San Bernardino Massacre Pits Apple Against The US Government: Here's The Lowdown On Privacy Versus National Security

As the FBI follows up on every tip and stand of evidence in the case of the holiday party massacre in San Bernardino, one lead has led the U.S. Department of Justice back a long-standing dispute with Apple over encryption and consumer protections.

Only able to confirm that there were two individuals involved with the San Bernardino shooting, which left 14 dead and 22 injured, the FBI continued investigating the possibility of a third shooter when it executed a search warrant at the residence in Corona, California on Thursday afternoon.

The subject residence had been occupied by Syed Raheel Farook, the older brother of Syed Rizwan Farook. The younger Farook and his wife, Tashfeen Malik, have been confirmed to be the shooters behind the Dec. 2 attack.

"What we have confirmed is evidence indicating that two weapons were fired at the Inland Regional Center," Laura Eimiller, a spokesperson for the FBI Los Angeles said to ABC News. "But in the absence of video it's something you can't entirely rule out until every question is answered. There's still unanswered questions."

Plan B
To answer those unanswered questions, the FBI is again twisting Apple's arm to convince the tech firm into breaking the encryption that has been protecting the contents of one of the shooters' iPhone. The bureau has been unable to locate a hard drive taken from the couple's desktop computer.

One of the main reasons the FBI is targeting Farook's iPhone is because they believe he stopped backing up the phone's data to iCloud a month or so before he and his wife carried out the attack against his co-workers.

The FBI asked Apple to break the phone's encryption to find out what Farook apparently didn't want to be stored on iCloud. But instead of giving into yet another Justice Department demand to compromise the integrity of arguably its most valuable asset, Apple offered another solution.

That solution entailed connecting the iPhone to Farook's home network or another known Wi-Fi hotspot, thus, creating another iCloud backup of the phone's data. That idea might have worked if the government of San Bernardino County, Farook's employer, had not reset the password on the iPhone.

Some initially accused the FBI of resetting the password in order to further compel Apple to breaking in, but it was later revealed that the County, which had custody of the iPhone, had one of its IT tech reset it. Although the county, in a tweet, has asserted that it was only following orders.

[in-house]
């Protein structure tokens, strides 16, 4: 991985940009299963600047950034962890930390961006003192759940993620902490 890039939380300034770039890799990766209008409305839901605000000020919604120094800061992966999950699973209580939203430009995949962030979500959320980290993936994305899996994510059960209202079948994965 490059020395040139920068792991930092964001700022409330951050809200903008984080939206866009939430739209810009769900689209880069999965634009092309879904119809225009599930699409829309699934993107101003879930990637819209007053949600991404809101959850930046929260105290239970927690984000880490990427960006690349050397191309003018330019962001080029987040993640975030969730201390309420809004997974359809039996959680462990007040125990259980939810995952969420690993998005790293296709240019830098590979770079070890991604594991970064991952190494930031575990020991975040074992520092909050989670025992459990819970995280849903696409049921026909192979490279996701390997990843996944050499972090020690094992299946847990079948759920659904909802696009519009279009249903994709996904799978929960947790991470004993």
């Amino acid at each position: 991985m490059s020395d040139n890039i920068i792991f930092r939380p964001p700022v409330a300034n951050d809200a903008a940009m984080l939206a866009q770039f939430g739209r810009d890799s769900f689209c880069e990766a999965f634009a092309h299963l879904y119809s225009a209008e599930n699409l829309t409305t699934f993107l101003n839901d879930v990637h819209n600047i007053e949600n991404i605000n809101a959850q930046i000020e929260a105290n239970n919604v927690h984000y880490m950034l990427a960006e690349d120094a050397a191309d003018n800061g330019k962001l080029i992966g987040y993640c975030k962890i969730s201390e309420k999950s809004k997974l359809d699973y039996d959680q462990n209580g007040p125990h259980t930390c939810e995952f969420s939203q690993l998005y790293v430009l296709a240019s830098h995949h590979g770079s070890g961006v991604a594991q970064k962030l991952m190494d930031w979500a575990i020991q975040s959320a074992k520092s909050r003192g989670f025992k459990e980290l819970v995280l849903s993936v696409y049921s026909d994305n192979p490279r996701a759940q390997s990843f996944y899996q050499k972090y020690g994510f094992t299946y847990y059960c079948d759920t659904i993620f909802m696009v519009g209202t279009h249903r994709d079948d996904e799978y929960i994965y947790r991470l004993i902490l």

The Fight For Liberty
With no way into the front or side doors of the iPhone, authorities looked to Apple for a backdoor. But not only did a federal magistrate judge order Apple to break in, it mandated that the company build a backdoor into iOS and provide a master key for law enforcement agencies.

In an open letter, Apple CEO Tim Cook explained why building a master key for iOS was a bad idea - and security expert John MacAfee backed him up. Such a key, which doesn't exist, would give anyone the ability to unlock any iPhone they can get their hands on, he stated.

"The FBI may use different words to describe this tool, but make no mistake: Building a version of iOS that bypasses security in this way would undeniably create a backdoor," Cook said. "And while the government may argue that its use would be limited to this case, there is no way to guarantee such control."

While Apple says it has done everything within its power to assist the FBI so far, it says it intends to fight the judge's latest order. The order, which invokes the All Writs Act of 1789, could set a dangerous precedent that would give the government the power to pry into virtually any consumer electronics device, Cook asserted.

"Opposing this order is not something we take lightly," said Cook. "We feel we must speak up in the face of what we see as an overreach by the U.S. government."

"We are challenging the FBI's demands with the deepest respect for American democracy and a love of our country. We believe it would be in the best interest of everyone to step back and consider the implications," Cook added.

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